Lessons My Father Taught Me

Lessons my father taught me

Growing up, my father rated plumbing jobs by how many swear words and trips to the hardware store he thought it would take. Two of each was average. The first swear word was because it was plumbing. The second was for when he realized he needed to go back to the hardware store. Any fewer meant it was an easy job. Any more meant it was a bear. His rating system was sort of a running joke, but it let us know what the day entailed and kept a sense of humor about the whole affair.

Even when swearing was involved.

This knowledge faded into the background where most childhood memories rest. Like so much parental wisdom, it was almost forgotten until I needed it most. 

Water was leaking from the bathtub down into my son’s room. We couldn’t figure out where it was coming from. I shone my little flashlight into the darkness of my son’s ceiling. I felt up the exposed pipes. I went upstairs and followed the pipes through the access panel as far as I could reach. Nothing.

I had a sudden impulse to call my husband. But this was a few weeks after he had left us. So I asked myself what I really hoped to gain from that phone call. For him to rescue me? To swoop in and make it all better? To be someone he never really had been to me?

Then I collapsed on the bathroom floor, abandoned, forsaken and crying out for all the things I never knew. And as my despair threatened to completely overtake me, I heard my father’s voice.

“The average plumbing job needs two swear words and two trips to the hardware store.”

I laughed between the sobs. Then I sobbed between the laughter. Then I dried my tears and stared into the bathtub.

That was my first swear word.

I hadn’t actually sworn, but I figured it counted the same.

I bet it’s the drain.

And I watched a YouTube video. And I took notes. And I took my notes, the entire drain assembly and the YouTube video with me to the hardware store. And Steffen and I fixed the drain. 

With one swear word and one trip to the hardware store. It was an easy plumbing job. Steffen even told me he thought he might like to be a plumber.

In that moment, my dad’s running joke became a metaphor for life. We all face problems. Some are little. Some are big. The average take two outbursts and two second chances. Life can be frustrating. We will face challenges which bring our insecurities and hidden wounds bubbling to the surface. We will fall apart and we will pick ourselves back up. Then we will do it again.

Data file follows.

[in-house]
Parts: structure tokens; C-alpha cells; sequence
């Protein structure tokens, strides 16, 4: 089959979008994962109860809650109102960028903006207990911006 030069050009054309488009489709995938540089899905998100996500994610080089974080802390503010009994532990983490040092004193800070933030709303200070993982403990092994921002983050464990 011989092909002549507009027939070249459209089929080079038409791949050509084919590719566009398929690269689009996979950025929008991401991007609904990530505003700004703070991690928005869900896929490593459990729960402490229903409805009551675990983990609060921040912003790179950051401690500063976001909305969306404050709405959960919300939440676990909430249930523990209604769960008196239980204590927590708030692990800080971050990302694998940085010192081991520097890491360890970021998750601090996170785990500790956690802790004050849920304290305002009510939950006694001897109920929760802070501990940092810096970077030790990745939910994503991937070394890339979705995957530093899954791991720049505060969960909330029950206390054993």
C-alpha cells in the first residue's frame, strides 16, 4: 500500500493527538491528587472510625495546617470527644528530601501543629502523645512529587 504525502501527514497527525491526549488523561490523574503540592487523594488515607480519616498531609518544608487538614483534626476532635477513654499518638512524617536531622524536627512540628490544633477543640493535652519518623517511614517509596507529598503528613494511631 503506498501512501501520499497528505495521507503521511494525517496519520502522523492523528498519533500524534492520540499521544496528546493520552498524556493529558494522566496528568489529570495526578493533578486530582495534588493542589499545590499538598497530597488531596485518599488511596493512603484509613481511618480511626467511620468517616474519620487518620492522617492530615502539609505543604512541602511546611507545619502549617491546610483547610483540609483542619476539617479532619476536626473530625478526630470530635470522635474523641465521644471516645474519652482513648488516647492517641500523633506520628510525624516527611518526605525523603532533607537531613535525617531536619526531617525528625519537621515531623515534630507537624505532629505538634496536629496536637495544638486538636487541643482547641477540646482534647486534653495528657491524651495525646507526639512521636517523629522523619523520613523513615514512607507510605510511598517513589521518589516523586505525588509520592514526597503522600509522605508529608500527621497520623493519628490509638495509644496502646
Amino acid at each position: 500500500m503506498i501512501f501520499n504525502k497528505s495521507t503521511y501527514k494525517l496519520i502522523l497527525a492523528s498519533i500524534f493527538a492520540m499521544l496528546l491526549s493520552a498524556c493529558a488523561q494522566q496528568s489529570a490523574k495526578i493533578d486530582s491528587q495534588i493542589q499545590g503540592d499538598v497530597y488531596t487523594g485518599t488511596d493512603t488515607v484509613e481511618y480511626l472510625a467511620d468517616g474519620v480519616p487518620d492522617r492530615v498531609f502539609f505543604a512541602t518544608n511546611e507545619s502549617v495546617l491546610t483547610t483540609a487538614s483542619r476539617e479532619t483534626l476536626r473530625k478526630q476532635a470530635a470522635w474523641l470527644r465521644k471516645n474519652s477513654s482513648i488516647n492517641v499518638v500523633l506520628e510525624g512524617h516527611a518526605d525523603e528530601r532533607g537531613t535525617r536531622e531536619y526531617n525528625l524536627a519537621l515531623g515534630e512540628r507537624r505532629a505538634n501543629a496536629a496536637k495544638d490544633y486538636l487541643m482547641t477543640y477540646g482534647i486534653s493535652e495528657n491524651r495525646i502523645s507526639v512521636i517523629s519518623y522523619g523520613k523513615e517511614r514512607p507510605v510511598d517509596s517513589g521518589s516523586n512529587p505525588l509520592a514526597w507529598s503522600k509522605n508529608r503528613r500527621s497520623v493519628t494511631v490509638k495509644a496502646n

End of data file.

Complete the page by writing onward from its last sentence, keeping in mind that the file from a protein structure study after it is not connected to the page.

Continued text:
That’s an average problem. Anything less than that is easy. Anything more than that is a bear. But the falling apart and picking yourself back up? That is perseverance. That is strength. That is character.

It is a lesson I want to teach my children as they deal with their own frustrations. So when the bathtub needed re-caulked, I brought Micah and Asa in to sit on the edge of the bathtub with me. I handed them each a butter knife and began,

“The average plumbing job takes two swear words and two trips to the hardware store.”

They giggled. I showed them what we were trying to do, but it quickly became obvious that butter knives were not made for caulk removal. 

“First trip to the hardware store, I guess.”

We found the proper tool and went back to it. We made some progress, but it still seemed too difficult. So I set the boys on the couch and we watched a YouTube video together.

“We should have done this the first time. When you don’t know how to do something, you should always start with the directions. Look — he has the same tool we just bought. Ooh. And that spray! That’s what we are missing.”

They both started bouncing on the couch like this was some great adventure.

“Mommy! That’s our second trip to the hardware store!”

Yes, it is. And if we get through it without any tears or shouting, it will count as an easy job. 

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  1. Reply


    February 11, 2020

    I love how you were able to teach your children valuable skills – as well as recall an important memory from your own childhood. Sometimes those memories pop up and surprise us just when we need them.

  2. Reply

    Dana Hanley

    February 14, 2020

    They do. And I hope my kids eventually see what I was trying to teach them, even through my imperfections.

  3. Reply


    February 16, 2020

    I love how you intertwined your father’s plumbing into a lesson with your kids. And the vulnerability you shared about your husband. Your are a good mom, setting a strong independent model to your kids. Keep up the good work.

  4. Reply

    Dana Hanley

    February 16, 2020

    Thank you so much. Parenting is tough and you are never sure which lessons they will learn.